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From "Nathan Beyer" <nbe...@gmail.com>
Subject Re: [-SPAM-] RE: [classlib][swing] an odd code in swing
Date Thu, 07 Dec 2006 03:01:05 GMT
On 12/6/06, Ivanov, Alexey A <alexey.a.ivanov@intel.com> wrote:
> >-----Original Message-----
> >From: Nathan Beyer [mailto:nbeyer@gmail.com]
> >Sent: Wednesday, December 06, 2006 5:28 AM
> >To: dev@harmony.apache.org
> >Subject: Re: [-SPAM-] RE: [classlib][swing] an odd code in swing
> >
> >On 12/5/06, Thomas Hawtin <tackline@tackline.plus.com> wrote:
> >> Ivanov, Alexey A wrote:
> >> > I think synchronized block can be safely removed.
> >> > Any way Swing is not thread-safe, and these methods are not
> explicitly
> >> > marked as thread-safe.
> >>
> >> This is a static mutable variables [bad]. In an environment where
> there
> >> are multiple 'AppContexts', such as Applets, it may be accessed by
> >> multiple threads.
> >
> >I've seen other unprotected (not synchronized) bits of code like this
> >that would seemingly need to be syncrhonized. I know the UI portions
> >of Swing must be thread isolated, but we can't assume that the
> >low-level services of Swing will be thread isolated, correct?
>
> Nathan, all,
>
> All Swing implementation is *thread-unsafe*. This is clearly stated in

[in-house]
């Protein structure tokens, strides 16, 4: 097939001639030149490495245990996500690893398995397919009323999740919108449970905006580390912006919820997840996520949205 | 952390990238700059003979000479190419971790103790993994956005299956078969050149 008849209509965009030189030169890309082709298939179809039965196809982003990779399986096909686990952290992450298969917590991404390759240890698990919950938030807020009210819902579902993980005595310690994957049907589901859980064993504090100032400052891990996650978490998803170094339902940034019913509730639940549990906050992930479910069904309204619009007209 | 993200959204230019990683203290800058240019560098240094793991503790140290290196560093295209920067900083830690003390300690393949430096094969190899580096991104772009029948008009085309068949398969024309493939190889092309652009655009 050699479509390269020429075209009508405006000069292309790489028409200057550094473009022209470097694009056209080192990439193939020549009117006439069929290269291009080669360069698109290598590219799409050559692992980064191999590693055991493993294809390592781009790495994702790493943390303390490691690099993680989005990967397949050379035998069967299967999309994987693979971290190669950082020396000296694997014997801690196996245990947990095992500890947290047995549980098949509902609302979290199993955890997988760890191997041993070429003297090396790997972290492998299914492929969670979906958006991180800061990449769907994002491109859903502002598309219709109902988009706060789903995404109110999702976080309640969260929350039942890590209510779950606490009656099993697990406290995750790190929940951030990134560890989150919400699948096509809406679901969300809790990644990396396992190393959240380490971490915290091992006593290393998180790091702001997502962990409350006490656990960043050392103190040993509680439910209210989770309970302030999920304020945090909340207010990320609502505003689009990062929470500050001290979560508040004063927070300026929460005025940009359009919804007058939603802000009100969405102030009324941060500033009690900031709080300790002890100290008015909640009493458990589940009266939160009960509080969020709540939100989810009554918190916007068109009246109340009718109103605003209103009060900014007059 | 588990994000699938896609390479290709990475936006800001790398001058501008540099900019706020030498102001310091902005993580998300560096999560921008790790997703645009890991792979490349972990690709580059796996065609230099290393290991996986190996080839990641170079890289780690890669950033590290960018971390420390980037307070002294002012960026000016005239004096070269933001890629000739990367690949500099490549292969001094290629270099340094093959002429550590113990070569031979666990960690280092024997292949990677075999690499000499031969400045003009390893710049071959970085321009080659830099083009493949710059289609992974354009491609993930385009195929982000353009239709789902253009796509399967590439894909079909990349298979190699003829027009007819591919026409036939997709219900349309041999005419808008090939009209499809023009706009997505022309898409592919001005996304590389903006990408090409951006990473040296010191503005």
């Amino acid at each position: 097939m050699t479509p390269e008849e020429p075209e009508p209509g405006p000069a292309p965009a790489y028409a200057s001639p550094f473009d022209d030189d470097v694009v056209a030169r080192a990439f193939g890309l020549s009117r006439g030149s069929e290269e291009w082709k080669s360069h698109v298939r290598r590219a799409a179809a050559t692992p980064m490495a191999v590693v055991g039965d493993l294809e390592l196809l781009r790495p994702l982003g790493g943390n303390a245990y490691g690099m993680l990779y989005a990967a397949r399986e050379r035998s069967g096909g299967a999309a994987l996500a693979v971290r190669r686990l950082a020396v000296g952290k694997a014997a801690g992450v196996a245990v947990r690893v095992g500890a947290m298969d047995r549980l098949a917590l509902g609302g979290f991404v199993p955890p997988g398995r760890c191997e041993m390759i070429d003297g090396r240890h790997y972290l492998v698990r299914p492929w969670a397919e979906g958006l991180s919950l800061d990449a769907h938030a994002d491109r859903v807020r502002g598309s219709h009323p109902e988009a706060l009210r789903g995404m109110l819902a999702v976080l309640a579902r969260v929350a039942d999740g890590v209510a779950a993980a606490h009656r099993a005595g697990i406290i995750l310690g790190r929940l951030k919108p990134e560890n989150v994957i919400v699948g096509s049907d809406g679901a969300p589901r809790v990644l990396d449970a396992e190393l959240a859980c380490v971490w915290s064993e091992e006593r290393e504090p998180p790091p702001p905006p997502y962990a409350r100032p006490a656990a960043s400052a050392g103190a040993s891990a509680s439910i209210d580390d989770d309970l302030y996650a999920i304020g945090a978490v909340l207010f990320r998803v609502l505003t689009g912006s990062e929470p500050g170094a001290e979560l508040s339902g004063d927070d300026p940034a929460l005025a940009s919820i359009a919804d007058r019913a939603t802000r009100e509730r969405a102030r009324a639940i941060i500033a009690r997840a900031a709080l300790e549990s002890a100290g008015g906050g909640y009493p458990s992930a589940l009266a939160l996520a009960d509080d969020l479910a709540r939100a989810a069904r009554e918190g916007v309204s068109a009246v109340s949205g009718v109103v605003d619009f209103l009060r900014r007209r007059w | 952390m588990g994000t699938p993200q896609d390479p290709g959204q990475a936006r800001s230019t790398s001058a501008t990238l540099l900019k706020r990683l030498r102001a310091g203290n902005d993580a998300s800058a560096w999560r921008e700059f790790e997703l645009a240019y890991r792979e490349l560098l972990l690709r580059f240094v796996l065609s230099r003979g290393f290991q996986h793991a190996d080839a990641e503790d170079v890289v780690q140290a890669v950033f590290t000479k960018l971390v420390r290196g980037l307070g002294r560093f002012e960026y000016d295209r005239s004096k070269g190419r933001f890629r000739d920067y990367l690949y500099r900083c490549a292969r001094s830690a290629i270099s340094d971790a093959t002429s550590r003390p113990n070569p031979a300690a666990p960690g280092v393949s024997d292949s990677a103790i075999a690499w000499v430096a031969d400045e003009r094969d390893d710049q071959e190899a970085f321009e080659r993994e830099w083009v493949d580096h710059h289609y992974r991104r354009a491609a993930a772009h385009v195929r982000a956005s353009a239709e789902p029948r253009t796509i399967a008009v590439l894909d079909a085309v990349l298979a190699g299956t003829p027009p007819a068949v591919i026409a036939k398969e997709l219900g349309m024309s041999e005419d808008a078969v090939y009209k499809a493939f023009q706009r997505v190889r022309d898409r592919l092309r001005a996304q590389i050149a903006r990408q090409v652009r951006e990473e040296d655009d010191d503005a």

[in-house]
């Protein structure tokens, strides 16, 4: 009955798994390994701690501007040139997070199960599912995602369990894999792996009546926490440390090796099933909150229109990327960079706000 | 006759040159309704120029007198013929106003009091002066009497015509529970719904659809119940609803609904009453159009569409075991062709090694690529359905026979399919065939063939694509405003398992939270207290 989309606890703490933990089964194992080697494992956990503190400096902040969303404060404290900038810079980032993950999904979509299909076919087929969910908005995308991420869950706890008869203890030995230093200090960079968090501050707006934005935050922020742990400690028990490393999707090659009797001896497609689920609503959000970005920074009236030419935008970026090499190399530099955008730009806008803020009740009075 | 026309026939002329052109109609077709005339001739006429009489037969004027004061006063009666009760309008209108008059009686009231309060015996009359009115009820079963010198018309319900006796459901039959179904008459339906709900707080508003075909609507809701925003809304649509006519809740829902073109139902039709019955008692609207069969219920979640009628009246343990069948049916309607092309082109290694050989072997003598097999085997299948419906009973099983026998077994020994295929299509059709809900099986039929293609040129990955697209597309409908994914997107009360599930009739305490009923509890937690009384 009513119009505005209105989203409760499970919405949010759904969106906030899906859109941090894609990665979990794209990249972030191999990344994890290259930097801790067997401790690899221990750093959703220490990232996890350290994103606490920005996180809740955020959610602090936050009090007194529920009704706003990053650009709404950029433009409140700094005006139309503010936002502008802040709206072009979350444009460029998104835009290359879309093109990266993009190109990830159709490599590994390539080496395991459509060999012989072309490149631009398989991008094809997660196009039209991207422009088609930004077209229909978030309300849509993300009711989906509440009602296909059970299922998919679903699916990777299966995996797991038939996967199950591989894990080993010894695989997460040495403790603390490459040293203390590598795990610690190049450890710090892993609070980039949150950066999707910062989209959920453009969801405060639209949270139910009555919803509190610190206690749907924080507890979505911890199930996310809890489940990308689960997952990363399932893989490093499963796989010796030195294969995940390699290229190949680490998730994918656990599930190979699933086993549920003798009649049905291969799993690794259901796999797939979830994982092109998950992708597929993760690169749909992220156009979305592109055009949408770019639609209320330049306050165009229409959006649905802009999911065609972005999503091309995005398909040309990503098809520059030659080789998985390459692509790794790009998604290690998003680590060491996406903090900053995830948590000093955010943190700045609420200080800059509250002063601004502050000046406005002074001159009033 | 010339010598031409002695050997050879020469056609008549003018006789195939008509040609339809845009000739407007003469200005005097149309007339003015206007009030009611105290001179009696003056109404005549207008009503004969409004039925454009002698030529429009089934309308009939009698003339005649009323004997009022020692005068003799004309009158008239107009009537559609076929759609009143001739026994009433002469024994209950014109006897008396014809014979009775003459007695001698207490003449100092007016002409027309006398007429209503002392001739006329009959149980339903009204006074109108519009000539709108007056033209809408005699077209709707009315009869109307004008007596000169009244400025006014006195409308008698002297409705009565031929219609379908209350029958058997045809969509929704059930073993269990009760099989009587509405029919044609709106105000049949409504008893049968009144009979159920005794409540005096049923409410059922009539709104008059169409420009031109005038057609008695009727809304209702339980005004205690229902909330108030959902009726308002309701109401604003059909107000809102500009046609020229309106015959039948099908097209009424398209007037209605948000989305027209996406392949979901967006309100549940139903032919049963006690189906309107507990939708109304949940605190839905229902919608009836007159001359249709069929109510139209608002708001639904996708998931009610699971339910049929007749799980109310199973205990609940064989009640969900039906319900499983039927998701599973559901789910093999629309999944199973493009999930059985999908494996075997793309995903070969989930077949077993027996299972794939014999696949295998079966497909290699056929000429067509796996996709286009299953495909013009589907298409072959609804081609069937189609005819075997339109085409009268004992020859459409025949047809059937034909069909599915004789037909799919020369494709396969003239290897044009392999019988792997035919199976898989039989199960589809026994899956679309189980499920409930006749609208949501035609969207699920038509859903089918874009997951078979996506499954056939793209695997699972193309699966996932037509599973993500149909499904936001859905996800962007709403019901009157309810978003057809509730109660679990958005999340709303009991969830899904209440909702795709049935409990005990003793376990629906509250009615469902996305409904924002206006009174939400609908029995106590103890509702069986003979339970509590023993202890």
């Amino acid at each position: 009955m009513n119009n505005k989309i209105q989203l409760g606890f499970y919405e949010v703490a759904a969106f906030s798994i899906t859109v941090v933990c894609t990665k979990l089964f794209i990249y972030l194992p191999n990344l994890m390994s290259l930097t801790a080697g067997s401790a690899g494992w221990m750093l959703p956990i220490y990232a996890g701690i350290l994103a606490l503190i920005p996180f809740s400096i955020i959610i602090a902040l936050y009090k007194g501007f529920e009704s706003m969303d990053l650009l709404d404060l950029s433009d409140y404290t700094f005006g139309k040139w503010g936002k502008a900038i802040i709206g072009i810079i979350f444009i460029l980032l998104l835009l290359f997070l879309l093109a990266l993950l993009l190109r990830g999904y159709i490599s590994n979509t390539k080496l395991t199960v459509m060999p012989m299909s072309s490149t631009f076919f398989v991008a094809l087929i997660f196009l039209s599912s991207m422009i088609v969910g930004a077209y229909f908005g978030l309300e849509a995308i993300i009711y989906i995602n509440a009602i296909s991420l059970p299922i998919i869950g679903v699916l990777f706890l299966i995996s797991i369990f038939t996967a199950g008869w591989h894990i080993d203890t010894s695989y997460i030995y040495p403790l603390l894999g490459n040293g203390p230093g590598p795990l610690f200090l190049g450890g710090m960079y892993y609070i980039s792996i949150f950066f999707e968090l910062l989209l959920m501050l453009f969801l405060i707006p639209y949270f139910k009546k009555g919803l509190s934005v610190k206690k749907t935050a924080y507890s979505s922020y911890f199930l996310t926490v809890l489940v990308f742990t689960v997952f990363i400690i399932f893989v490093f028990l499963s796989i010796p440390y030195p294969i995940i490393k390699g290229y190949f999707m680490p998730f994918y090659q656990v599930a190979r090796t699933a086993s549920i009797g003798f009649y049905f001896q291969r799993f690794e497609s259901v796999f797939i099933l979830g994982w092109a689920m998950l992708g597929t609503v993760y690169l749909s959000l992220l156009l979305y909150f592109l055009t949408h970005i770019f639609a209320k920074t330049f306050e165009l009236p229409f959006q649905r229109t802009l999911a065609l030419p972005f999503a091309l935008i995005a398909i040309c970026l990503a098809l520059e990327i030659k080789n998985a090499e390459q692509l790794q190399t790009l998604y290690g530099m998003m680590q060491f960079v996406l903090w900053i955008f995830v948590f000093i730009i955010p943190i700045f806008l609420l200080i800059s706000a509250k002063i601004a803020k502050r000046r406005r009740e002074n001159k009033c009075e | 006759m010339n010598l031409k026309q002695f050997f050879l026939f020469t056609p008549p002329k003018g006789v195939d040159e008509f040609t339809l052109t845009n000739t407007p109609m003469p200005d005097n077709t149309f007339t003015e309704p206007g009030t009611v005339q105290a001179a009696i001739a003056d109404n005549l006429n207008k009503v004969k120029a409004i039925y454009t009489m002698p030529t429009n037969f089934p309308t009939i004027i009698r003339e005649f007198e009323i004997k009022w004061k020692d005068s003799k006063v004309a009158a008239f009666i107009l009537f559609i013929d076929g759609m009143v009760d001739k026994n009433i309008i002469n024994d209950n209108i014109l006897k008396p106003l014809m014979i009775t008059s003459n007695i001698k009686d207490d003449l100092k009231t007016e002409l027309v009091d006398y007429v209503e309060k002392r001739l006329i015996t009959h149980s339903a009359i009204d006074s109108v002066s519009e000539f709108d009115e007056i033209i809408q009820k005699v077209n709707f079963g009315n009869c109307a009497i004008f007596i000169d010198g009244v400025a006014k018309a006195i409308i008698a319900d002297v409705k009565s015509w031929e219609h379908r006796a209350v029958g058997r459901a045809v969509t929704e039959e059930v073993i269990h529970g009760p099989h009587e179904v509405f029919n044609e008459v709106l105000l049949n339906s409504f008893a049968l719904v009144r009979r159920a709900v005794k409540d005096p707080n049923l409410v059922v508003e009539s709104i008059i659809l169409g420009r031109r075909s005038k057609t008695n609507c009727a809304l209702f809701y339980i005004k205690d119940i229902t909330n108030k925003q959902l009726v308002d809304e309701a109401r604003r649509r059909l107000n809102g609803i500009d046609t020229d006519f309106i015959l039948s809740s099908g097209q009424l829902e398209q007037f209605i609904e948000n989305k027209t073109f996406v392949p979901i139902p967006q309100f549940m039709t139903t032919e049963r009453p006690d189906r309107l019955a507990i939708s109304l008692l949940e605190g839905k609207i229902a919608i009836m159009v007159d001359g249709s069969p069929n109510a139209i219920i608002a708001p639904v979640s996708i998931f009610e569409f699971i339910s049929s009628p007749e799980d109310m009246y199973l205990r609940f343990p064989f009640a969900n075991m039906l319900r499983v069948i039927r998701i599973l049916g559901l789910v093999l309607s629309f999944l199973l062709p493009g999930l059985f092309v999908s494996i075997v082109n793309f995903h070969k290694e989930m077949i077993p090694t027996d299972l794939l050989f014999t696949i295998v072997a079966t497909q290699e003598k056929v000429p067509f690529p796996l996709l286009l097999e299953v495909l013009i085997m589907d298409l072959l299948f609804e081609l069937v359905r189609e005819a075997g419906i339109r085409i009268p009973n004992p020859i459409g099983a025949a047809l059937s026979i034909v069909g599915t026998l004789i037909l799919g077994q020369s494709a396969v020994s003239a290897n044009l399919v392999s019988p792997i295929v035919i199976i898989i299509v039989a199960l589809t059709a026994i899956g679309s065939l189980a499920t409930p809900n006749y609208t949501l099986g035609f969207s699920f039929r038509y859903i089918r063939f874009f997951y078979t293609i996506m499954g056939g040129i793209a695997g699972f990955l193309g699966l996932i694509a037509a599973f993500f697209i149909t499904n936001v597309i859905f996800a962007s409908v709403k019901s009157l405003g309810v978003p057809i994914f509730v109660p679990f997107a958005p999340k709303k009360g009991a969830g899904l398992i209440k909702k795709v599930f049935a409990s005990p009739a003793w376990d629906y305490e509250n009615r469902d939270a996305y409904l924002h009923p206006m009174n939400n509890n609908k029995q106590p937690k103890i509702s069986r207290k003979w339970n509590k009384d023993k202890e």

> Javadocs and Swing tutorials. But there are several methods which are
> explicitly marked as thread-safe in Javadoc. And only such methods are
> guaranteed to be thread-safe.

Do you know of any specific examples of code that's required to be thread safe?

Other parts of the RI spec (the javadoc) aren't very good at
documenting all of the areas that are thread safe or the specifics of
it.

-Nathan

>
> Nothing is said about thread-safety in Timer doc, therefore in general
> you should call its methods only from the Event Dispatch Thread.
> Modifying timer object concurrently from several threads and even from
> any non-ED Thread is considered unsafe. Swing Timer calls its listeners
> on the EDT.
>
>
> Regards,
> Alexey.
>
> >
> >>
> >> >> From: Mikhail Loenko [mailto:mloenko@gmail.com]
> >> >>
> >> >> javax.swing.Timer
> >> >>
> >> >> this is an attomic operation, why synchronized?
> >>
> >> That is not a valid argument.
> >>
> >> One issue is that the change would not necessarily visible to other
> >> threads if not synchronized/volatile. Secondly, if there are other
> >> non-atomic operation using synchronized, then these may fail.
> However,
> >> in this case volatile looks fine, and no-one would really notice if
> even
> >> that was not present.
> >
> >Technically speaking, volatile would work, but I would lobby for
> >keeping it synchronized, as it will guarantee the atomicity and
> >ordering. Also, volatile has been notoriously incorrectly implemented
> >in VMs, as the memory model for the VM has only been completely
> >defined since Java 5.
> >
> >Good comments though. Java concurrency is a largely misunderstood
> >concept. If anyone's looking for a good book on it, Java Concurrency
> >in Practice is a great read.
> >
> >-Nathan
> >
> >-Nathan
> >
> >>
> >> >>    public static void setLogTimers(final boolean isLogTimers) {
> >> >>        synchronized (Timer.class) {
> >> >>            Timer.isLogTimers = isLogTimers;
> >> >>        }
> >> >>    }
> >>
> >> Tom Hawtin
> >>
>
> --
> Alexey A. Ivanov
> Intel Enterprise Solutions Software Division
>

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